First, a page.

Portrait of a Cruiser: Dog Chloe from SY Mojito

For a new spin on our ‘Portrait of a Cruiser’ series, this month we are profiling a four-legged crew member. Labrador mix, Chloe, has just spent 18 months visiting 13 countries. At almost 12 years old she has proved to her owners Tim Goodyear and Jules Buckley that you can cruise with a dog and you can teach an old one new tricks.

Published 5 years ago

chloe the dog with her 2 owners and fellow crew members in the sea together
Mojito’s crew

Names of Owners: Tim Goodyear and Jules Buckley, but this is a portrait of me, Chloe, the boat dog.

Nationality: USA.
My humans are British with US citizenship. 

Boat Name: Mojito

Boat Type: Tayana 48

Home Port: Newport, RI

Facebook: Sailing MoFo / Instagram: sailingmofo

How did you start cruising?

Tim & Jules rescued me from a shelter in Indiana in 2008 when I was 10 months old. They lived in Boston at the time and took me out sailing in the harbor on their C&C 35 within days of my arrival, so I got used to it right away. I feel very comfortable onboard and I’m always happy to be wherever they are. When I was 10, my owners bought a long-distance cruising boat and we moved on board to cruise the Caribbean.

Describe what sort of cruiser you are: The boat is our home.

Chloe the dog with her pet passport - a blue bookList the countries you have cruised:

USA, Antigua, Guadeloupe, Dominica, Martinique, Grenadines, Grenada, Bonaire, Curaçao, Aruba, Colombia, San Blas Islands, San Andres & Providencia, Honduras Bay Islands, Mexico.

Were there complicated pet formalities for the countries you have visited?

Before we sail to a new place, Tim and Jules are always on the computer or the phone to find out what they need to do so that I am permitted to enter the country. Sometimes they have to fill out a form, mail proof of my vaccinations and medications, then receive a pet permit signed by a government official; sometimes I need to see a vet before leaving a country so they can write a report to the new country to confirm I am healthy; sometimes I have to see a vet when I arrive in the new place before I can go ashore with my humans. In Martinique, my humans got me a pet passport which now contains all of my medical information and saves carrying around lots of papers. I guess that means I am now a ‘chien’.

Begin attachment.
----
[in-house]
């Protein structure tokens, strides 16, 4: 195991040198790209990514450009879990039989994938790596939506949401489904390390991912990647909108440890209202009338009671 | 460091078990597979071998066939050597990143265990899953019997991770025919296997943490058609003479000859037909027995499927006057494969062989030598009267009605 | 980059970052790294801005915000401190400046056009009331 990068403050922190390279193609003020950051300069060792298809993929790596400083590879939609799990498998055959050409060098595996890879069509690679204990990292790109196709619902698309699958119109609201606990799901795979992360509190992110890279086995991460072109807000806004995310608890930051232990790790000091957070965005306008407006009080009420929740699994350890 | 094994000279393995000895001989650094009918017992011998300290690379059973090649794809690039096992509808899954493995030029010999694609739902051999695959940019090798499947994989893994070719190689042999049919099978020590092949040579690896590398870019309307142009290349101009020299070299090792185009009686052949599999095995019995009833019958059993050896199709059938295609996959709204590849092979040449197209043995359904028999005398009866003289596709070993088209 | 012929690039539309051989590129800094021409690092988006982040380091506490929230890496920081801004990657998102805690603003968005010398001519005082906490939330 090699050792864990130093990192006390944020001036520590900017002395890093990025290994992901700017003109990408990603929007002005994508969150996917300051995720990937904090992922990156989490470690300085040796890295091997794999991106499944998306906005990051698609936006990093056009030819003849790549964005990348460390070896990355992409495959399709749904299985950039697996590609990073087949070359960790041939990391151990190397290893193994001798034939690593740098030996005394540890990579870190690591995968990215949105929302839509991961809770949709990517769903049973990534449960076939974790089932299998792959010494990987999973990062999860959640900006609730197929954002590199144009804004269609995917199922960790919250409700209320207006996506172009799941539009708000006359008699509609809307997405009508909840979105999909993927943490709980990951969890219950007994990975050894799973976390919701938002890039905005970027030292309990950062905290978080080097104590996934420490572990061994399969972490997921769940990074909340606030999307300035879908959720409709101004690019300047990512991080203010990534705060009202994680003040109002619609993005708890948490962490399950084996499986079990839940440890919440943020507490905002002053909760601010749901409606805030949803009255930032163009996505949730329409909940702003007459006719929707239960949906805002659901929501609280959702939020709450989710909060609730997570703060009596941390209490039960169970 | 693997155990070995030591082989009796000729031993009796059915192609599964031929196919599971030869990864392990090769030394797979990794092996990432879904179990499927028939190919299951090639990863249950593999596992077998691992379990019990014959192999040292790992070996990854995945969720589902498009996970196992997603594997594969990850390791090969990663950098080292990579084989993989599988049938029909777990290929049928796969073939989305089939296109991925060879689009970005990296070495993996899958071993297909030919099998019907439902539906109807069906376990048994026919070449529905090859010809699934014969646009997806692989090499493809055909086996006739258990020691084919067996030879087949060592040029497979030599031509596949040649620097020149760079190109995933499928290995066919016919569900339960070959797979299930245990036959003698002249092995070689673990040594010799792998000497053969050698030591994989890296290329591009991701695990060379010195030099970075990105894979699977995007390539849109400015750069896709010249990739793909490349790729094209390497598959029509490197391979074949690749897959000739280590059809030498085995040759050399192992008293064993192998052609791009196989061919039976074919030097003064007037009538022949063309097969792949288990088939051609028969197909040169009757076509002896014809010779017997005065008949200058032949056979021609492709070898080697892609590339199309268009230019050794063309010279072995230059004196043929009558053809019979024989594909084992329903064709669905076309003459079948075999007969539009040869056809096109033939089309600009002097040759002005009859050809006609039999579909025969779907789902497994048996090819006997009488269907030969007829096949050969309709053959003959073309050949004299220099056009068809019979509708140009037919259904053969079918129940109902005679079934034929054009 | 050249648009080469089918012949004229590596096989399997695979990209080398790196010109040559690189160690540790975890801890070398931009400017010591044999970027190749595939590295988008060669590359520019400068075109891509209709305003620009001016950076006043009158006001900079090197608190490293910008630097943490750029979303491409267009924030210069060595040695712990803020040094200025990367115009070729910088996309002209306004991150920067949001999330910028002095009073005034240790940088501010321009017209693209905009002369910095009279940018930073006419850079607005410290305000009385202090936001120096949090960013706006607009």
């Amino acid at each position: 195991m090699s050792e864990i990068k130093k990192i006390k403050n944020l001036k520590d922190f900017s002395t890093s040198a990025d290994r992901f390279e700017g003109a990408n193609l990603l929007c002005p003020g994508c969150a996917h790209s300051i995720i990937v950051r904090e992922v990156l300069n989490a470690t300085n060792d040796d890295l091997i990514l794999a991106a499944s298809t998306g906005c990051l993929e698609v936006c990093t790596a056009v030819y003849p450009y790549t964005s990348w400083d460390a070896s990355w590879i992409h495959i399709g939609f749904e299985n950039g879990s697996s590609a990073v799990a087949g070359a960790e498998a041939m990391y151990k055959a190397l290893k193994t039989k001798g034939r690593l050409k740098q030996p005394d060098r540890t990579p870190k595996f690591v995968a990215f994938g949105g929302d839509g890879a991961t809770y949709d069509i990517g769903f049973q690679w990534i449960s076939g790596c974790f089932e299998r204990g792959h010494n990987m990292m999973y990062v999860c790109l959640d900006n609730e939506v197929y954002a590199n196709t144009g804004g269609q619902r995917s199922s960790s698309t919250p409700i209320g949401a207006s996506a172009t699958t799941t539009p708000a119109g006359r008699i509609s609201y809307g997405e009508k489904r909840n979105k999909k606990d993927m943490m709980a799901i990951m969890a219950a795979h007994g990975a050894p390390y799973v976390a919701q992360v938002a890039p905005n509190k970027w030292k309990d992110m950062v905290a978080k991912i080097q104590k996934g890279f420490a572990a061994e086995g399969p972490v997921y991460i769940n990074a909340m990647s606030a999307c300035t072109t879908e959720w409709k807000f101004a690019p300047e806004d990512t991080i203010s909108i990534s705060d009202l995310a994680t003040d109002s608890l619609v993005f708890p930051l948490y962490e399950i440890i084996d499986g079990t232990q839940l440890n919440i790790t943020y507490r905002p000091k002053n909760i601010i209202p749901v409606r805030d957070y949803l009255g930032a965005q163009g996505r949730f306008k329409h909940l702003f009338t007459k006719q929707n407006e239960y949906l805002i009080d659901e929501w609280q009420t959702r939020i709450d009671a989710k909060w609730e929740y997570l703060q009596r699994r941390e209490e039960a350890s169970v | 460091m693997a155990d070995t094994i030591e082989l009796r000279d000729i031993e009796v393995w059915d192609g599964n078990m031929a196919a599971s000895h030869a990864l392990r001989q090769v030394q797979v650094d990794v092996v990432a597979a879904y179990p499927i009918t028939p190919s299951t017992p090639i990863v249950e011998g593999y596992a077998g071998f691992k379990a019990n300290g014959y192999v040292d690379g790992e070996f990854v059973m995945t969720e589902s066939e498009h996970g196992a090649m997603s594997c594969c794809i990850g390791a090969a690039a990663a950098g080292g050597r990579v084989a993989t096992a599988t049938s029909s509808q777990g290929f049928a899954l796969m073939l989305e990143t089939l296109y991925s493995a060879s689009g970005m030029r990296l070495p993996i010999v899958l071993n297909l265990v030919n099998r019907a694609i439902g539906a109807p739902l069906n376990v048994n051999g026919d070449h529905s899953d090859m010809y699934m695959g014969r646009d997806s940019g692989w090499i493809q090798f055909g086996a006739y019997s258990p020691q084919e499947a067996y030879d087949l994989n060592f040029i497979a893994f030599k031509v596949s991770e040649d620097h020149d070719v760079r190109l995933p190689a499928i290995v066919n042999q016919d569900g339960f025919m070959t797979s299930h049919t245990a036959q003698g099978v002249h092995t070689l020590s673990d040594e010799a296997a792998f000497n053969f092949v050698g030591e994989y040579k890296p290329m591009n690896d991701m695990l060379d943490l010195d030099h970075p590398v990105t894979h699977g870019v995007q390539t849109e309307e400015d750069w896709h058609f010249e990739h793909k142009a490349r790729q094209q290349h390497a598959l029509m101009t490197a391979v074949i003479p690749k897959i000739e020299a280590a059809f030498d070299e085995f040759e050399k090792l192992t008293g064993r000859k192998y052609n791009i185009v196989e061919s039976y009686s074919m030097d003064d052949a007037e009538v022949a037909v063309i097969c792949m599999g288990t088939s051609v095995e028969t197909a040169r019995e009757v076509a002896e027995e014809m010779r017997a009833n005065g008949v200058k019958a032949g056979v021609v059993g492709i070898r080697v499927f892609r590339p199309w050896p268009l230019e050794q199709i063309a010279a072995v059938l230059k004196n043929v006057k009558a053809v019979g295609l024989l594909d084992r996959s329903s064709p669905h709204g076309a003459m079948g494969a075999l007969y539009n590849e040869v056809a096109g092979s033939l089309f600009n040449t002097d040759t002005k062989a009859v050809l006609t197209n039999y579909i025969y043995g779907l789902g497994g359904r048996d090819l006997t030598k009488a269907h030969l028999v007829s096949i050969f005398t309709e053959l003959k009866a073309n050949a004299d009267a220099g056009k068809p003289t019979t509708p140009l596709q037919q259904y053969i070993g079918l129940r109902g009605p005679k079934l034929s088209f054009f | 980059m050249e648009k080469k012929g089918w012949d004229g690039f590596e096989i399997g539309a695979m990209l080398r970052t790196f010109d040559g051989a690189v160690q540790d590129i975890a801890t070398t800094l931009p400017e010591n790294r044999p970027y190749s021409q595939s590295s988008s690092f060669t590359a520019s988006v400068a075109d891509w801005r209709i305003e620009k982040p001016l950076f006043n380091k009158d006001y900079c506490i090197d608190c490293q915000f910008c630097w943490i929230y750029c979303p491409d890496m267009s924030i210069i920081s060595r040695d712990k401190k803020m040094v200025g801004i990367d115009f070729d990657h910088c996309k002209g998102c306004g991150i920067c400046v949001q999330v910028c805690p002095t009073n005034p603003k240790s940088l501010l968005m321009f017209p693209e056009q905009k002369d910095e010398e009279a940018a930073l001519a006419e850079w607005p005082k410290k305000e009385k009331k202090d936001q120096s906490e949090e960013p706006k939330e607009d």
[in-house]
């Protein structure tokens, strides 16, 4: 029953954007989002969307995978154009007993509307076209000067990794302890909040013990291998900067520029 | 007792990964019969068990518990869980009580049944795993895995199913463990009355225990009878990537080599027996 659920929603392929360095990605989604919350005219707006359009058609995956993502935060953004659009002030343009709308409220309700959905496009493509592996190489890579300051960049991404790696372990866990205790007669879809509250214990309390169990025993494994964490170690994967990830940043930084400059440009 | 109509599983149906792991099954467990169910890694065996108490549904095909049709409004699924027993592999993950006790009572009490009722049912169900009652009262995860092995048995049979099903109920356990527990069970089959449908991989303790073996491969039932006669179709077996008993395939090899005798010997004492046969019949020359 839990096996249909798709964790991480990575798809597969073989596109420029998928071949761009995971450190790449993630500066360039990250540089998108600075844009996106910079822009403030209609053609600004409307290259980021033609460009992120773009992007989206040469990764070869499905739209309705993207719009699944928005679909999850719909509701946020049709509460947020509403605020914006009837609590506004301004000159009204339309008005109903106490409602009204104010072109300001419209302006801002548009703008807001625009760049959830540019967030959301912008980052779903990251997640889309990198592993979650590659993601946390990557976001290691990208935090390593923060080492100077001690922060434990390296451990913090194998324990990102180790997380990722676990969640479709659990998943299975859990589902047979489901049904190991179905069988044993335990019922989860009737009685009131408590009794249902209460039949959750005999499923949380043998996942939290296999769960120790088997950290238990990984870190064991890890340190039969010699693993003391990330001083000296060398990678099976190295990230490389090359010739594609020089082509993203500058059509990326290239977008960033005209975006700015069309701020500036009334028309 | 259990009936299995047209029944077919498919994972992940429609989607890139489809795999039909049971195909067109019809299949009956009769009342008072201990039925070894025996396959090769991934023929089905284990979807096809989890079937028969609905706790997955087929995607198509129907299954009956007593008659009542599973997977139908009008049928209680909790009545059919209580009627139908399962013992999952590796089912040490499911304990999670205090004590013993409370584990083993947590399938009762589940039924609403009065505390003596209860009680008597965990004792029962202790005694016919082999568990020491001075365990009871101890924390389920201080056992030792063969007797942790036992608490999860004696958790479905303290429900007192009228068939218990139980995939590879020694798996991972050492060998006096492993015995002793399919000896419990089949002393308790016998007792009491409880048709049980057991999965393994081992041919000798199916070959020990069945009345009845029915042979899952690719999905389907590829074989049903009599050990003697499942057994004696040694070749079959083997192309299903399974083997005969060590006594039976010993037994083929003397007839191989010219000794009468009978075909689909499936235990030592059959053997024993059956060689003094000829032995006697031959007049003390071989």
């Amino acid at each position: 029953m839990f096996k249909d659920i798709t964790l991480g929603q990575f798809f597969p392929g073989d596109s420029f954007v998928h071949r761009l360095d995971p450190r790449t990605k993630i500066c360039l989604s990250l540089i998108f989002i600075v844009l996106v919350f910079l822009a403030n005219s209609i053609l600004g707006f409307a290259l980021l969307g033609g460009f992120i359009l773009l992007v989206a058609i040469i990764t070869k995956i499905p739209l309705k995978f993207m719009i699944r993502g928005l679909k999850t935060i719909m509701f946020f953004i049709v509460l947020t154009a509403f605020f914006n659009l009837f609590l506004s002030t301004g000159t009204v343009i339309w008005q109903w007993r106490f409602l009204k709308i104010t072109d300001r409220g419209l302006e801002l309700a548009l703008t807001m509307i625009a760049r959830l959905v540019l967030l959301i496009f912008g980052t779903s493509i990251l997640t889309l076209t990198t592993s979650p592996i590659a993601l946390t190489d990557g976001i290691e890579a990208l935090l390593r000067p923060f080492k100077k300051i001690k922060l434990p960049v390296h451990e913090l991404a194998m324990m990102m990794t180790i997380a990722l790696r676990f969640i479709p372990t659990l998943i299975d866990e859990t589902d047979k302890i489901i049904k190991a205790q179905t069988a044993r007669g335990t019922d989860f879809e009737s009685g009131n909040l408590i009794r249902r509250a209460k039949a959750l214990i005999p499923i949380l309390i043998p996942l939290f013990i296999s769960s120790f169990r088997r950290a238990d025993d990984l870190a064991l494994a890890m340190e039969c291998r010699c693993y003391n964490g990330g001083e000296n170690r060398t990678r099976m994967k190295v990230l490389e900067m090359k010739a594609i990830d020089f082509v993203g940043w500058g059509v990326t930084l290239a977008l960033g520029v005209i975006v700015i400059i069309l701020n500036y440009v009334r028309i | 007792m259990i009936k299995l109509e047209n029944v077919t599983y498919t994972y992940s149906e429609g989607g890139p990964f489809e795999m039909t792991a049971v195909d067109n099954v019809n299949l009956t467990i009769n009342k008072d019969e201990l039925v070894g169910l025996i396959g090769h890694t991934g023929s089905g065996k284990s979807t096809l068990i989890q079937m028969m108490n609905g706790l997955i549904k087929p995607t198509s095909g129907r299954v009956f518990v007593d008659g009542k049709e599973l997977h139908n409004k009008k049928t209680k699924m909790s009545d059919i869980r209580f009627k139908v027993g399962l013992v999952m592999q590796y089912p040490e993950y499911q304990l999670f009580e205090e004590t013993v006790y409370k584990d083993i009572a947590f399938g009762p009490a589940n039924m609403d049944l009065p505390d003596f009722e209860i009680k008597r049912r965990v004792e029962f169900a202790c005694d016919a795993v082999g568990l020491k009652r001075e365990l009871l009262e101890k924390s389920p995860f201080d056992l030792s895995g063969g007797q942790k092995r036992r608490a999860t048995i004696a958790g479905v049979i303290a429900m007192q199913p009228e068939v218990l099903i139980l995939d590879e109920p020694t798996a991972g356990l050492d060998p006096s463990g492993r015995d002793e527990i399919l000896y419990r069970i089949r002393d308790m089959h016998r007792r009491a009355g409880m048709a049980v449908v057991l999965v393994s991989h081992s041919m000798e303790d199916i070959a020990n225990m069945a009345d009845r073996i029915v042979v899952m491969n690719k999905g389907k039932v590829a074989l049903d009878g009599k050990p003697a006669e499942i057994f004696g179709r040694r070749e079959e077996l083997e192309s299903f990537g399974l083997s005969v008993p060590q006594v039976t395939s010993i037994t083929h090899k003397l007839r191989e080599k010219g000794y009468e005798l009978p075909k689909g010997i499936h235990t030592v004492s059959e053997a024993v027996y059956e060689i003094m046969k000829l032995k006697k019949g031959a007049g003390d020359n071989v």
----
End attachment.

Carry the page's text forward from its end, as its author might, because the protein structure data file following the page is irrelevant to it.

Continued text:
chloe the dog lying down in the cockpit on passage

List the oceans/seas you have crossed:

I haven’t crossed any oceans. My longest trip was 11 days from Hampton VA to Antigua and that was plenty long enough for me. 

Approximate sea miles: 8,311 in the last two years. I think it’s probably more in dog miles.

Do you get seasick?

I have never been seasick. Before we left my doctor said seasickness is caused by anxiety so I try to keep calm and relaxed when we are on passage.

What type of cruising are you doing currently?

We have been in the Caribbean for almost two years, but now we are back in New England for hurricane season. I am happy to be back in a cooler climate for a few months.

chloe the dog on shore having a walk in tobago cays - caribbean - with the blue cays behind her in the background
Chloe at Tobago Cays

Future cruising plans:

We will sail to the Bahamas in November where I might be able to swim with pigs – which is quite exciting. We’re going to make the passage from Hampton VA with the Salty Dawg Rally; we sailed with a rally to Antigua in 2017 and I made some new boat dog friends. Then I think we will go back to Mexico, Honduras Bay Islands, perhaps back down to Panama which is not my favorite place because I have to be careful of crocodiles when swimming. Providencia is a place we really want to return to, but we have to be careful about pirates off the coast of Nicaragua so we’ll need to travel with a pack.